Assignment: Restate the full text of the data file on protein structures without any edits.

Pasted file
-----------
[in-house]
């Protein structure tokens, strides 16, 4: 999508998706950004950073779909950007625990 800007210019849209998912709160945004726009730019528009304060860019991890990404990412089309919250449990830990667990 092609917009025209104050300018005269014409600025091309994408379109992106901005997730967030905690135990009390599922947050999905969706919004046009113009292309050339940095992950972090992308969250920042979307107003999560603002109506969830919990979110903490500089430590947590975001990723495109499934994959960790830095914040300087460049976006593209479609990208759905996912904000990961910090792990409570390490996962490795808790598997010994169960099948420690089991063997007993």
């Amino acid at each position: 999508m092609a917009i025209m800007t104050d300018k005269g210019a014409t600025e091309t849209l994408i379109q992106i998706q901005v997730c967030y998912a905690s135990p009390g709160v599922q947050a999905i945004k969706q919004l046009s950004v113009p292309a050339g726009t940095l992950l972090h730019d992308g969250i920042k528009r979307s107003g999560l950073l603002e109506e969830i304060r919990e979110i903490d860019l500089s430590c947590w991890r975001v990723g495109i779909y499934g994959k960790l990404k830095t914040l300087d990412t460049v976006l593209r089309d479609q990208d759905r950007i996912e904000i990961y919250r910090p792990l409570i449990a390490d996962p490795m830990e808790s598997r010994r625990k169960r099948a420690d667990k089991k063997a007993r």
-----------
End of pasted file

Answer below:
[in-house]
């Protein structure tokens, strides 16, 4: 999508998706950004950073779909950007625990 800007210019849209998912709160945004726009730019528009304060860019991890990404990412089309919250449990830990667990 092609917009025209104050300018005269014409600025091309994408379109992106901005997730967030905690135990009390599922947050999905969706919004046009113009292309050339940095992950972090992308969250920042979307107003999560603002109506969830919990979110903490500089430590947590975001990723495109499934994959960790830095914040300087460049976006593209479609990208759905996912904000990961910090792990409570390490996962490795808790598997010994169960099948420690089991063997007993």
């Amino acid at each position: 999508m092609a917009i025209m800007t104050d300018k005269g210019a014409t600025e091309t849209l994408i379109q992106i998706q901005v997730c967030y998912a905690s135990p009390g709160v599922q947050a999905i945004k969706q919004l046009s950004v113009p292309a050339g726009t940095l992950l972090h730019d992308g969250i920042k528009r979307s107003g999560l950073l603002e109506e969830i304060r919990e979110i903490d860019l500089s430590c947590w991890r975001v990723g495109i779909y499934g994959k960790l990404k830095t914040l300087d990412t460049v976006l593209r089309d479609q990208d759905r950007i996912e904000i990961y919250r910090p792990l409570i449990a390490d996962p490795m830990e808790s598997r010994r625990k169960r099948a420690d667990k089991k063997a007993r």